Prime Minister Junichiro Koizumi’s policy speech to the Diet on Friday was full of wishful goals but lacking specifics, the head of the largest opposition party said.

“The speech was equal to that of a first-time candidate (for the Diet),” said Naoto Kan. “I was really disappointed.”

Koizumi has been prime minister for 2 1/2 years.

Kan heads the Democratic Party of Japan, which on Wednesday absorbed the Liberal Party to create an opposition force with 204 Diet members.

He said that during the Diet session, the DPJ will propose specific policies that it would pursue if the party manages to unseat the Liberal Democratic Party-led coalition in the coming Lower House election.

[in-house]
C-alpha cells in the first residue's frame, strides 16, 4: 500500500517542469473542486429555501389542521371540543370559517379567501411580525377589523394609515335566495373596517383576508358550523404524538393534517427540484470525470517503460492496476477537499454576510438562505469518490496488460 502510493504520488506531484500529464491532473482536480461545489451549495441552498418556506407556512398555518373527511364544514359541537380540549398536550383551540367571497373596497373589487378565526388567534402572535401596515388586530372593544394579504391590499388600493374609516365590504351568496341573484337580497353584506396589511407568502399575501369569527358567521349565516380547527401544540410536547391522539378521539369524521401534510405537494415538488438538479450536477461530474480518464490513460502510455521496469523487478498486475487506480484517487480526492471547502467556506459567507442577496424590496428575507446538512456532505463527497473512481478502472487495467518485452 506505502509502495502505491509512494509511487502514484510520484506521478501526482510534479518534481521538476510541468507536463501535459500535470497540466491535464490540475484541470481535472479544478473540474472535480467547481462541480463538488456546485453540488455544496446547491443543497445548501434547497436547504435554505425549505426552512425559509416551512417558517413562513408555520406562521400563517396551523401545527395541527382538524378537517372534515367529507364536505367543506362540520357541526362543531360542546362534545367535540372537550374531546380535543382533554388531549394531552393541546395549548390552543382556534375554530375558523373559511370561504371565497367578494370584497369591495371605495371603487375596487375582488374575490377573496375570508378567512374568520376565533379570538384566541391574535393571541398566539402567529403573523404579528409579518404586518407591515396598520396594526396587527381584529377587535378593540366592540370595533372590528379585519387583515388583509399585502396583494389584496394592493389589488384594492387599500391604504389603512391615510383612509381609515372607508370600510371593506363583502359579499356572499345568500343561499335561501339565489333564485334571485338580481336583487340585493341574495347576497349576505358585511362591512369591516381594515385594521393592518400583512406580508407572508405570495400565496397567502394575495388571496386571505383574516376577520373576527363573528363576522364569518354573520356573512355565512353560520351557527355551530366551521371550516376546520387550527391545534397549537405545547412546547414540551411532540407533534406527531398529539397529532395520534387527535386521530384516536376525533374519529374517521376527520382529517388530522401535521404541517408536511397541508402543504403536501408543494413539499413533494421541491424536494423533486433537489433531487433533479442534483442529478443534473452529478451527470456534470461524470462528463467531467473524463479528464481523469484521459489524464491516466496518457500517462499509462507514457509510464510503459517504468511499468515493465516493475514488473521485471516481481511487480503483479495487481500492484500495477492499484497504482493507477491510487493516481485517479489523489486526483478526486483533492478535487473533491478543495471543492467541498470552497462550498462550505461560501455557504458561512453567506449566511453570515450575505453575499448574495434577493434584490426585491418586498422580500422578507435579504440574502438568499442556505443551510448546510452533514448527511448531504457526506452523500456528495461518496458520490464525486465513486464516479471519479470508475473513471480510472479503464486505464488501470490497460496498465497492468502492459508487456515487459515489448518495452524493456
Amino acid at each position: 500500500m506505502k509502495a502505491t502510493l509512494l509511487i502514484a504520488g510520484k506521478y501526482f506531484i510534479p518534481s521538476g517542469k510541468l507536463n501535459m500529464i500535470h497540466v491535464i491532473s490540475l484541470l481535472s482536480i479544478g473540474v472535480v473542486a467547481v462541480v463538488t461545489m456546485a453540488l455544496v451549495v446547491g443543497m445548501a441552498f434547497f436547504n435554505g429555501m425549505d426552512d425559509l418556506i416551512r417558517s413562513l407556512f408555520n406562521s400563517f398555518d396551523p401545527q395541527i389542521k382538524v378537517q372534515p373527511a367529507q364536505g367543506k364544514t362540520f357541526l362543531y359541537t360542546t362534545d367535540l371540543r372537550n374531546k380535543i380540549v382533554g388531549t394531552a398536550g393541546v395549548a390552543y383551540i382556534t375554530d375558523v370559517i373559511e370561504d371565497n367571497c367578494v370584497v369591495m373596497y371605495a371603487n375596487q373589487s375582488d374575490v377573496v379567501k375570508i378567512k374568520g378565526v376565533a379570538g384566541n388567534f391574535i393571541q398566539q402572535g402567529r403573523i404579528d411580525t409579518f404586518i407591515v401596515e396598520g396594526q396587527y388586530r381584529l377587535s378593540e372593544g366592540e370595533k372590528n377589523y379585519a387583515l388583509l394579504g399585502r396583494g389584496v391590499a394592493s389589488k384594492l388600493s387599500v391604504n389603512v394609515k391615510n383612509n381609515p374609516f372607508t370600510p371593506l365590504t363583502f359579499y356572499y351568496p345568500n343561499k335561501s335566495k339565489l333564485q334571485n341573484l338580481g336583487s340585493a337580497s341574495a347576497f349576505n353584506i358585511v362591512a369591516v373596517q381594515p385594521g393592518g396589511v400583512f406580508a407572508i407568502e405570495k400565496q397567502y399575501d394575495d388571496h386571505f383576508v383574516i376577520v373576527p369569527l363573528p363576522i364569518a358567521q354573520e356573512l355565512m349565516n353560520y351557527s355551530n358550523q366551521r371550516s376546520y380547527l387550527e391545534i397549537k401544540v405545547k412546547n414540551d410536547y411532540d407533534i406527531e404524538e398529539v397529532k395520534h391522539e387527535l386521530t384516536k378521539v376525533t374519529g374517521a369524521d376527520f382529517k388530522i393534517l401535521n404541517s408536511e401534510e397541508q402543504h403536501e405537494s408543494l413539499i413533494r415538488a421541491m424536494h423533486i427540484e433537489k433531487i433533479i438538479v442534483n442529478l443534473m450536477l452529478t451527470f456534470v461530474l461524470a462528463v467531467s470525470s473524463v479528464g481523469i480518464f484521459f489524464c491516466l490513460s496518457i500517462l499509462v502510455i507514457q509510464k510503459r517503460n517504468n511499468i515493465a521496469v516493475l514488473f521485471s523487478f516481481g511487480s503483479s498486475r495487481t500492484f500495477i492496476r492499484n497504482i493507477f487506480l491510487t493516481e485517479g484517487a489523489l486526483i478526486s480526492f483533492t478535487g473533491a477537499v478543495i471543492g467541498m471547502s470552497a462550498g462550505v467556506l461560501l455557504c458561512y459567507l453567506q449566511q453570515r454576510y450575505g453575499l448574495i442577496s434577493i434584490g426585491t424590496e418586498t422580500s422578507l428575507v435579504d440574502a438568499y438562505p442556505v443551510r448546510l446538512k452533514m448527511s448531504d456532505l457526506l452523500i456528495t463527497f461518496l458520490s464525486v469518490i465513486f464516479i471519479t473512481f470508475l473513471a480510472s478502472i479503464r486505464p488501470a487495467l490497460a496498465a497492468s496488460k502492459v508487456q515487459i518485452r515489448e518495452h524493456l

“We want to combine our forces to win more than 100 seats in the election and take over power,” DPJ Secretary General Katsuya Okada said earlier in the day.

LDP Secretary General Shinzo Abe meanwhile said his party wants to hold “constructive discussions” with the opposition camp during the Diet session, calling for their cooperation for smooth passage of a government-sponsored bill to extend a contentious antiterrorism law by two years.

The bill would extend the mandate for the Self-Defense Forces’ logistic support for the U.S.-led military operations in Afghanistan. The original law expires Nov. 1.

“There’s no time to lose for this law,” Abe said. “We’ve played an important role, and I want (the other parties) to consider whether the international society would continue to trust us if we abandon this role halfway.”

The DPJ has not yet forged a consensus on whether to support the bill, while the Social Democratic Party, a minor opposition force advocating a pacifist security policy, said it is “firmly resolved to oppose” the bill.

“The mission for the special antiterrorism law has already ended,” the party said in a written statement.

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